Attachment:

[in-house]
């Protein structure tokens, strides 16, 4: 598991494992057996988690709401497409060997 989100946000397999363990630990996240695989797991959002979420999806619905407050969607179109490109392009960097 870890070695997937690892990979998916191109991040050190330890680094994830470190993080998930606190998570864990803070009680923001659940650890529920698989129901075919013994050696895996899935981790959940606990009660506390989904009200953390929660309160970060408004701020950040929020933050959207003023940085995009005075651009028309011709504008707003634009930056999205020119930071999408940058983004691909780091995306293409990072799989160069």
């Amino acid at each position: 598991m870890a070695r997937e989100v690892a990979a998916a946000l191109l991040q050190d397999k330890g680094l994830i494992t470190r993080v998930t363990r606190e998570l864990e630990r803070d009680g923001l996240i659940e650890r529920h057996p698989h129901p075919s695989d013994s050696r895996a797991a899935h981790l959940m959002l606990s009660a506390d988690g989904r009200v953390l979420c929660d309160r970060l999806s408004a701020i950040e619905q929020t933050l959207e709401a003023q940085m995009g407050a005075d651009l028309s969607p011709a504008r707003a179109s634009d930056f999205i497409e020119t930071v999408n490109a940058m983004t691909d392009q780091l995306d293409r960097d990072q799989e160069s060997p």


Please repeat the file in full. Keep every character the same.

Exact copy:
[in-house]
């Protein structure tokens, strides 16, 4: 598991494992057996988690709401497409060997 989100946000397999363990630990996240695989797991959002979420999806619905407050969607179109490109392009960097 870890070695997937690892990979998916191109991040050190330890680094994830470190993080998930606190998570864990803070009680923001659940650890529920698989129901075919013994050696895996899935981790959940606990009660506390989904009200953390929660309160970060408004701020950040929020933050959207003023940085995009005075651009028309011709504008707003634009930056999205020119930071999408940058983004691909780091995306293409990072799989160069």
């Amino acid at each position: 598991m870890a070695r997937e989100v690892a990979a998916a946000l191109l991040q050190d397999k330890g680094l994830i494992t470190r993080v998930t363990r606190e998570l864990e630990r803070d009680g923001l996240i659940e650890r529920h057996p698989h129901p075919s695989d013994s050696r895996a797991a899935h981790l959940m959002l606990s009660a506390d988690g989904r009200v953390l979420c929660d309160r970060l999806s408004a701020i950040e619905q929020t933050l959207e709401a003023q940085m995009g407050a005075d651009l028309s969607p011709a504008r707003a179109s634009d930056f999205i497409e020119t930071v999408n490109a940058m983004t691909d392009q780091l995306d293409r960097d990072q799989e160069s060997p």